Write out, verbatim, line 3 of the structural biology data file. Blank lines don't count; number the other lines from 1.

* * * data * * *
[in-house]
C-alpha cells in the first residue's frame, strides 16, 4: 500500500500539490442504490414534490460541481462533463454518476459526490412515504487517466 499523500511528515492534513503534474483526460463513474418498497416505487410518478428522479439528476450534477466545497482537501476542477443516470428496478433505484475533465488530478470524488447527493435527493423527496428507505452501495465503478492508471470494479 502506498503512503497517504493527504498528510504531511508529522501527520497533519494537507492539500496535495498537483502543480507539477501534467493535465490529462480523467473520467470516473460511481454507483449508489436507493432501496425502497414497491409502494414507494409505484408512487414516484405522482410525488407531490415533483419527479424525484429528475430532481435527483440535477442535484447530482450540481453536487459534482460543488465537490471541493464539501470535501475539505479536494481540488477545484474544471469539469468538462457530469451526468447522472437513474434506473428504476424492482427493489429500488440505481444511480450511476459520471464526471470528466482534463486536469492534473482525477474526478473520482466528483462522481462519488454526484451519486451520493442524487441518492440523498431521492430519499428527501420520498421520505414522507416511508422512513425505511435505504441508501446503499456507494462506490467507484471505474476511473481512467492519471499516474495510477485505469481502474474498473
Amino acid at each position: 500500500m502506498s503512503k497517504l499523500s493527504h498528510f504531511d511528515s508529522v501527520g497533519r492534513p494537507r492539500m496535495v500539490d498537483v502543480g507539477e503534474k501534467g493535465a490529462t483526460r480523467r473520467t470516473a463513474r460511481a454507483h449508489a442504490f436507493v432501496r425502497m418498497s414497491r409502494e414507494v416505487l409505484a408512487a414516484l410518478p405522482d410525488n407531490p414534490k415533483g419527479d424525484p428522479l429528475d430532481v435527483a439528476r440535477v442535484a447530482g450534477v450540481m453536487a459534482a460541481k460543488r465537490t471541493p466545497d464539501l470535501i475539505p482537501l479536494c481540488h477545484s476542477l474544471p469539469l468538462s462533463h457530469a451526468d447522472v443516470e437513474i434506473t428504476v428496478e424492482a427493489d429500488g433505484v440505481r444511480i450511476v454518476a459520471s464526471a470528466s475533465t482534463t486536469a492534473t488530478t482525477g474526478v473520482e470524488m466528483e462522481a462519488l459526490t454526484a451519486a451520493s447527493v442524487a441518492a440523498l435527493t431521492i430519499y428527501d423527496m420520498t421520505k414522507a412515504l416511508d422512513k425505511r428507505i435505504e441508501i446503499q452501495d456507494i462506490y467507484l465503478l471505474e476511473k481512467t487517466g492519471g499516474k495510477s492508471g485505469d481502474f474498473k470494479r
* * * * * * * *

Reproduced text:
Amino acid at each position: 500500500m502506498s503512503k497517504l499523500s493527504h498528510f504531511d511528515s508529522v501527520g497533519r492534513p494537507r492539500m496535495v500539490d498537483v502543480g507539477e503534474k501534467g493535465a490529462t483526460r480523467r473520467t470516473a463513474r460511481a454507483h449508489a442504490f436507493v432501496r425502497m418498497s414497491r409502494e414507494v416505487l409505484a408512487a414516484l410518478p405522482d410525488n407531490p414534490k415533483g419527479d424525484p428522479l429528475d430532481v435527483a439528476r440535477v442535484a447530482g450534477v450540481m453536487a459534482a460541481k460543488r465537490t471541493p466545497d464539501l470535501i475539505p482537501l479536494c481540488h477545484s476542477l474544471p469539469l468538462s462533463h457530469a451526468d447522472v443516470e437513474i434506473t428504476v428496478e424492482a427493489d429500488g433505484v440505481r444511480i450511476v454518476a459520471s464526471a470528466s475533465t482534463t486536469a492534473t488530478t482525477g474526478v473520482e470524488m466528483e462522481a462519488l459526490t454526484a451519486a451520493s447527493v442524487a441518492a440523498l435527493t431521492i430519499y428527501d423527496m420520498t421520505k414522507a412515504l416511508d422512513k425505511r428507505i435505504e441508501i446503499q452501495d456507494i462506490y467507484l465503478l471505474e476511473k481512467t487517466g492519471g499516474k495510477s492508471g485505469d481502474f474498473k470494479r